A lever or something like that isn't a problem at all, as it's only changing when you change it. Same with the lagpickle- using long lines of dust to toggle a farm is ok as it wont change states except when your farm is powering up or down. For the lagpickle it is much better to use dust which is a hard signal vs say observers and rails which rely on momentary signals to toggle things. If you're not careful, that can get complicated with unloading.

Just a suggestion, use railstone if you want to live your life on the edge. Your choice.

When to use it, some examples

You probably shouldn't turn off minecarts of farms that cannot be shut off. It's more important to have a minecart and collect or destroy ground items than it is to not have a minecart running.

Flushing mob farms are the prime example of a farm that's a great idea to put a lagpickle on. They are very laggy and I see a lot of people just building them day one then never turning them off/forgetting about them. Unless you need extra mob drops right now, I'd suggest putting these on 2.

Crop farms

Most people don't need all that sugarcane or all those melons all the time! Unless you're saving up mass melons to trade with, it might be a good idea to put a lagpickle on the melon farm if all it's doing is making bone meal for you. These crops farms usually aren't that heavy, but every little bit shaved helps when we're starting to lag. Some farms, like melon farms with pistons on the top, are not really designed to be shut off easily. Other farms you can power all of the pistons to stop them. Make sure any circuit you use to shut off pistons with redstone dust isn't backfed by the farm when it's running. That's just extra flashing dust.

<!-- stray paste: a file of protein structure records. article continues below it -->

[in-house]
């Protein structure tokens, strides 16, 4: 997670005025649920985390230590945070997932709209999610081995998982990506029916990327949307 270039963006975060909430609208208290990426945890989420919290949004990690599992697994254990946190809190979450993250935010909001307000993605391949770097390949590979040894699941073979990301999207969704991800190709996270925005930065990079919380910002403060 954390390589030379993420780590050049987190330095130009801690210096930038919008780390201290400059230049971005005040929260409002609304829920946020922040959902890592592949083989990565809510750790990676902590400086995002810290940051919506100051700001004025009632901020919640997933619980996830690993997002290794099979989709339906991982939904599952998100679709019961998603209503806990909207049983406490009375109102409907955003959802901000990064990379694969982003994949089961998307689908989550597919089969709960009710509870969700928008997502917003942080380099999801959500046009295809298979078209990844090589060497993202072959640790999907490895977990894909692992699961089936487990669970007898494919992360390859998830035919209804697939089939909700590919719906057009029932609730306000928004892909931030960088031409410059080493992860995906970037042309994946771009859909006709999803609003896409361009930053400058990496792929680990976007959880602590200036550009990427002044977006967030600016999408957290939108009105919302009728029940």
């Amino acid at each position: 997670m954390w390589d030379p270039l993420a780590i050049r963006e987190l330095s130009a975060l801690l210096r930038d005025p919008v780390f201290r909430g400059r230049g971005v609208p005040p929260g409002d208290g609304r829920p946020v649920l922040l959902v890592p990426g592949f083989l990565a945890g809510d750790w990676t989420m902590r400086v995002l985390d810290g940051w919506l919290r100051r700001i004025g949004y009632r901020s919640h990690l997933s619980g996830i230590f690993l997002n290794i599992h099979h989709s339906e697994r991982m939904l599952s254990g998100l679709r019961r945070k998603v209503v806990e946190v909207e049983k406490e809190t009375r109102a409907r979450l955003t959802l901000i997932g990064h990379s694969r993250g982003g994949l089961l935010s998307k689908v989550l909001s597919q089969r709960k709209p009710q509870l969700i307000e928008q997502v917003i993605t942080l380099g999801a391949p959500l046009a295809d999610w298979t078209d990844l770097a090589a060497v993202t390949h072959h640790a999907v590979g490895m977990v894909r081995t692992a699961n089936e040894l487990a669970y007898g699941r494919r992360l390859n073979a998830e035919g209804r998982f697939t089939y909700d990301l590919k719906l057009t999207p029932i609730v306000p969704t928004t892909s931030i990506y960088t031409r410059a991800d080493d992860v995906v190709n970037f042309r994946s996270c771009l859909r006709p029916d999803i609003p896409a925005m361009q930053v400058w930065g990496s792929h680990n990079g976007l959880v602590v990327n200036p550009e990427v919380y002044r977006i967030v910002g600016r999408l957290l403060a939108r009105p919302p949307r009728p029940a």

Tree farms

For what they are, they are quite laggy, but it's not a problem overall when really the ones where you plant the sapling are the only one of its kind you are running at a time. Fully afk ones are covered by our one TNT duper at a time per base rule. In these farms, it's mostly about items and flashing dust. They don't make a ton of items, but a lot of them have very long chains of redstone dust or in general complex redstone. I'd recommend putting the ones you have to plant saplings on a 7 or 8, and ones you fully afk to like a 4 or 5. Gracefully shutting these farms down is better than being kicked. The commonly paired source of the bonemeal is an even bigger source of lag- moss farms.